This week marked the beginning of Ganesha Chaturthi, a 10-day festival celebrating one of the most ubiquitous deities in Hinduism, Lord Ganesh.
The timing seemed right to launch a new series of posts exploring the history and mythology behind the Hindu Pantheon, i.e. those multi-armed gods and goddesses whose images or icons might be in your yoga studio, printed on your mat or screened on to your leggings.
Lord Ganesh is considered the god of new beginnings. He’s often invoked at the start of projects or ventures, so he’s an appropriate kick-off subject; plus, the riotous festival taking place in his name this week (pictured above) celebrates his birthday, so we had to give him a little love.
Ganesh’s origins are appropriately incredible. Here’s one of his many creation myths:
Longing for a son, the Goddess Parvati created Ganesh from clay that she moulded into the shape of a boy. Shortly after creating him, Parvati enlisted Ganesh to guard the door to her bathhouse while she bathed. When Shiva, Parvati’s husband, returned and demanded access to his wife, Ganesh denied him entry. Enraged at his impudence, Shiva cut off his head. Hearing all the commotion, Parvati emerged from her bathhouse and furiously reproached her husband for killing their son. Shiva ordered that a new head be found for the boy and promised to bring him back to life. The first available animal was an elephant, so that was the head Ganesh received. A deity was born.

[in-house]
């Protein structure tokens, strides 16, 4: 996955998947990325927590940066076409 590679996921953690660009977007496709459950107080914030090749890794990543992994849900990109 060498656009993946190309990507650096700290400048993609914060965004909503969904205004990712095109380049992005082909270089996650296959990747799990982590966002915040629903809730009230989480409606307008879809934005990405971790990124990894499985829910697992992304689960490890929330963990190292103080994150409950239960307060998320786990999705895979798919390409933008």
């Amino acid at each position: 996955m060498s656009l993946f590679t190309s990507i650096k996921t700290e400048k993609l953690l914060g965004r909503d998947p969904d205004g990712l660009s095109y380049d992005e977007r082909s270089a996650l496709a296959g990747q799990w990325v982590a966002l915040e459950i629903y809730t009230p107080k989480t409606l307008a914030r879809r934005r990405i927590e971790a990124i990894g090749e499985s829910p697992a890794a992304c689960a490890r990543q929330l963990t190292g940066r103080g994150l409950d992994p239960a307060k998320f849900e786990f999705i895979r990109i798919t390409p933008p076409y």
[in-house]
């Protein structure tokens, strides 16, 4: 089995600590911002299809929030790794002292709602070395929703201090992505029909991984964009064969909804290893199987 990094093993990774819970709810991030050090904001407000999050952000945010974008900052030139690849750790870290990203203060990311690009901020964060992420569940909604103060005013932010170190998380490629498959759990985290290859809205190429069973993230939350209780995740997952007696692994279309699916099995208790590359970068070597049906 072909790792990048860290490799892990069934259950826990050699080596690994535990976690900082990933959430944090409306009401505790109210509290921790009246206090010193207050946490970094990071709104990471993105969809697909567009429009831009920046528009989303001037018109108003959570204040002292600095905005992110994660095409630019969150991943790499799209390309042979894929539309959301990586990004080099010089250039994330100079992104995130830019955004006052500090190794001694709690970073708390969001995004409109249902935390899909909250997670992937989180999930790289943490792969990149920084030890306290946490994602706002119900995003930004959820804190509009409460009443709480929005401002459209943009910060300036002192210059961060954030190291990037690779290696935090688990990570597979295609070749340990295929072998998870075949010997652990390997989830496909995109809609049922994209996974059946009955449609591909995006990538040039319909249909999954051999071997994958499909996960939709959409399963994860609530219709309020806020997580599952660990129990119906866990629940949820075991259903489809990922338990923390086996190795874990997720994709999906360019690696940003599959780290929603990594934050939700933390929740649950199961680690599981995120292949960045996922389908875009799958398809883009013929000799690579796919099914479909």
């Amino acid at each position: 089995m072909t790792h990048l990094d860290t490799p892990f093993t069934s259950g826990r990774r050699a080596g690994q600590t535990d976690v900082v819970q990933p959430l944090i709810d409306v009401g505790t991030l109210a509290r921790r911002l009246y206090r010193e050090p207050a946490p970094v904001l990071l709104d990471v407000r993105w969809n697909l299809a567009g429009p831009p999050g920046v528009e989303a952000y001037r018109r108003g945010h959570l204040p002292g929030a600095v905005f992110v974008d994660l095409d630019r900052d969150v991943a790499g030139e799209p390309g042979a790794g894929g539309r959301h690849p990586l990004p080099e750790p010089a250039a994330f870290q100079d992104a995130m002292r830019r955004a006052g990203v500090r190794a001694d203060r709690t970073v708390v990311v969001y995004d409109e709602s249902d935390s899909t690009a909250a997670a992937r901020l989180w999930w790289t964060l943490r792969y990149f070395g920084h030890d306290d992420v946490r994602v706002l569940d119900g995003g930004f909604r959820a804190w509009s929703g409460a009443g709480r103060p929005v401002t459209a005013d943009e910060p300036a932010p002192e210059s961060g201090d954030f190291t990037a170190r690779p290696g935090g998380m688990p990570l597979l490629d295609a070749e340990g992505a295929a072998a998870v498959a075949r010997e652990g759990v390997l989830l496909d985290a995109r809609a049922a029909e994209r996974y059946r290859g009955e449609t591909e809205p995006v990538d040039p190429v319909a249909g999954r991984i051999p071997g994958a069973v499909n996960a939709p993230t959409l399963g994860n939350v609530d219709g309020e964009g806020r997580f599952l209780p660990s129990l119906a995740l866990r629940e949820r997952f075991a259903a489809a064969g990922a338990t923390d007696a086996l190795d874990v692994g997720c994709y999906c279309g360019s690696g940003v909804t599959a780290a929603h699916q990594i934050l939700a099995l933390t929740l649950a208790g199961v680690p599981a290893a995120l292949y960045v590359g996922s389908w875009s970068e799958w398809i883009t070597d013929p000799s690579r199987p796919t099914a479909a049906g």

Given his start in the world it’s not surprising that Ganesh is known as the remover of obstacles. There are no yoga poses named after him, but his perseverance and calmness in the face of challenge is applicable on the mat and off. And Ganesh’s unusual elephant head is a lesson about the ego: Without his original head Ganesh represents not the individual self but the larger, universal Self. He is able to see beyond his own experience, another benefit of a regular yoga practice that extends beyond asana.
Stay tuned for more history lessons on other Hindu gods and goddesses, some of the original yogis.